What to Eat after a Workout

Post-Workout Nutrition: What to Eat after a Workout?

When it comes to pre-workout nutrition, fueling your body with carbohydrates, protein, and fat will give you the energy and strength that you need to maximize your performance.
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While you might be tempted to skip your post-workout meal, it’s important to replenish the nutrients that you lost during your workout. By consuming carbohydrates and protein after your workout, you’re giving your muscles the ability to replenish the glycogen that was just lost through training and are also helping your tired muscles rebuild and repair with the available protein and amino acids. 

So, let’s take a closer look at what you should be eating before and after your workout sessions, as well as when you should be consuming these foods for optimal performance. 

Pre-Workout Nutrition

When it comes to pre-workout nutrition, fueling your body with carbohydrates, protein, and fat will give you the energy and strength that you need to maximize your performance. You should aim to eat a pre-workout meal with these three macronutrients two to four hours before exercising. 

However, if you don’t have that much time and are planning on eating 45 minutes to an hour before your workout session, then you should focus on consuming foods that contain mostly carbs and protein. It’s also a good idea to pick foods that are easy to digest. And don’t forget about pre-exercise fluids, which can help to prevent dehydration


The majority of nutrients in your pre-workout meal should come from carbohydrates since carbs immediately fuel your body. Your muscles use the glucose from carbs for fuel and glycogen is the way that your body processes and stores glucose. During short, heavy exercise, your glycogen stores are your muscles’ main source of energy and might even be the only energy source for the working muscles. 


Protein rebuilds, repairs, and makes sure that the right amino acids are available for your muscles. While some protein should be consumed before your exercise session, you don’t require a significant amount of protein since it takes longer to digest and isn’t needed immediately for your workout. Some other benefits of consuming protein before exercise include a better anabolic response, increased muscle protein synthesis, increased strength and lean body mass, increased muscle performance, and improved muscle recovery.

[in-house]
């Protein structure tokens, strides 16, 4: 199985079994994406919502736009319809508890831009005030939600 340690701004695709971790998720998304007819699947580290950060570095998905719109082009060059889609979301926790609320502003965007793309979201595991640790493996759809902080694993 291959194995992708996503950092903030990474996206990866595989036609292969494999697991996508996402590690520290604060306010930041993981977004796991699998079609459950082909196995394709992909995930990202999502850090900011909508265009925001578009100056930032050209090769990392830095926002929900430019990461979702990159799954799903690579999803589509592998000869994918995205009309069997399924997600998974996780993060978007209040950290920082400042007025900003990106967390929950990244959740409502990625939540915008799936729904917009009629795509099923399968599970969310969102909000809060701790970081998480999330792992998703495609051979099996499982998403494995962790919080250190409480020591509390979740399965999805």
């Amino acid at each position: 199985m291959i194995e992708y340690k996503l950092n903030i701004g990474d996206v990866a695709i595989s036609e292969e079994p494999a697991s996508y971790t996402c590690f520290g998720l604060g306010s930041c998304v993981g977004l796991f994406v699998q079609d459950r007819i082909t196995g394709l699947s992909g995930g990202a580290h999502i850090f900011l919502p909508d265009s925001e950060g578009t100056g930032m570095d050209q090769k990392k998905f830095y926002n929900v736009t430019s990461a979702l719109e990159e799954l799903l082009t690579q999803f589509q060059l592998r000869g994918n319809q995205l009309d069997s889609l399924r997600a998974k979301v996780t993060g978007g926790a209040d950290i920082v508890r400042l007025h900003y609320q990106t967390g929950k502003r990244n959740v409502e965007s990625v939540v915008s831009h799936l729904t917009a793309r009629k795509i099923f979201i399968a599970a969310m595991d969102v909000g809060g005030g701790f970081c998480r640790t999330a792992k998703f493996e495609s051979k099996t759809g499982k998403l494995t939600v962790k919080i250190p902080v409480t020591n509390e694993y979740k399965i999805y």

Fat is the source of fuel for longer and moderate-to-low intensity exercise. However, the amount of fat that you consume should be somewhat limited in order to minimize the potential for stomach problems.  

Pre-Workout Meal Options

You should try to eat your pre-workout meal two to four hours before hitting the gym and aim to consume up to 1,000 nutritious calories. A sample breakfast that you can eat is scrambled eggs (or an omelet), whole-grain toast that’s topped with avocado, and a cup of fruit. 

If your workout is super early in the morning and you don’t have a lot of time to get ready before it, try to consume about 300 to 400 calories. You can make yourself a whey protein shake using MuscleTech’s Grass-Fed 100% Whey Protein or have Greek yogurt with berries. 

Proper Post-Workout Nutrition

Whenever you exercise, energy stores (glycogen) are depleted, muscle tissue is damaged, and fluids are lost through sweat. Then as soon as you’re done working out, your body tries to rebuild its glycogen stores and repair and regrow those muscle proteins. Your body’s ability to rebuild glycogen and protein is actually enhanced after you exercise, which is why you should consume a combination of carbs and protein immediately following your workout. By refueling right after your training session, you’ll help your body recover quicker and prepare for your next session.

Recovery Nutrition: Protein, Carbs, and Fat

The same way that protein, carbs, and fat play a major role in pre-workout nutrition, these macronutrients are also extremely important post-workout.


Since muscle protein breakdown occurs after exercise, consuming an adequate amount of protein after a workout gives your body the amino acids that it needs to repair and rebuild these proteins. After a workout, it’s recommended that you consume 0.14 to 0.23 grams of protein per pound of body weight shortly after your training session ends.  


Consuming carbs after your workout will help to replenish the glycogen stores that were used as fuel during exercise. In order to achieve proper glycogen resynthesis after training try to consume between 0.5 to 0.7 grams of carbs per pound of body weight. 

Carbs and Protein

Consuming both carbs and protein after exercise can maximize protein synthesis and glycogen synthesis as insulin secretion is better stimulated when carbs and protein are consumed at the same time. By consuming a 3 to 1 ratio of carbs to protein you can enhance glycogen storage and muscle protein synthesis. 


While fat might slow down the absorption of your post-workout meal, it will not reduce its benefits. So, the main takeaway when it comes to consuming fat post-workout is that a limited amount of fat in your post-workout meal likely won’t affect your recovery

Healthy Post-Workout Foods and Meal Ideas

Brown rice, sweet potatoes, lean proteins, chocolate milk, fruit, nut butters, quinoa, oatmeal, pasta, whole grain bread, eggs, Greek yogurt, salmon, chicken, avocado, protein bars, and trail mix are all good post-workout foods to consider consuming after exercise. 

Some healthy post-workout meal ideas are boneless (and skinless) chicken breast with brown rice, grilled salmon with sweet potatoes, or oatmeal, whey protein, banana and almonds. And if you feel like you can’t eat after your workout session, drink your nutrition with a post-workout protein shake instead. 

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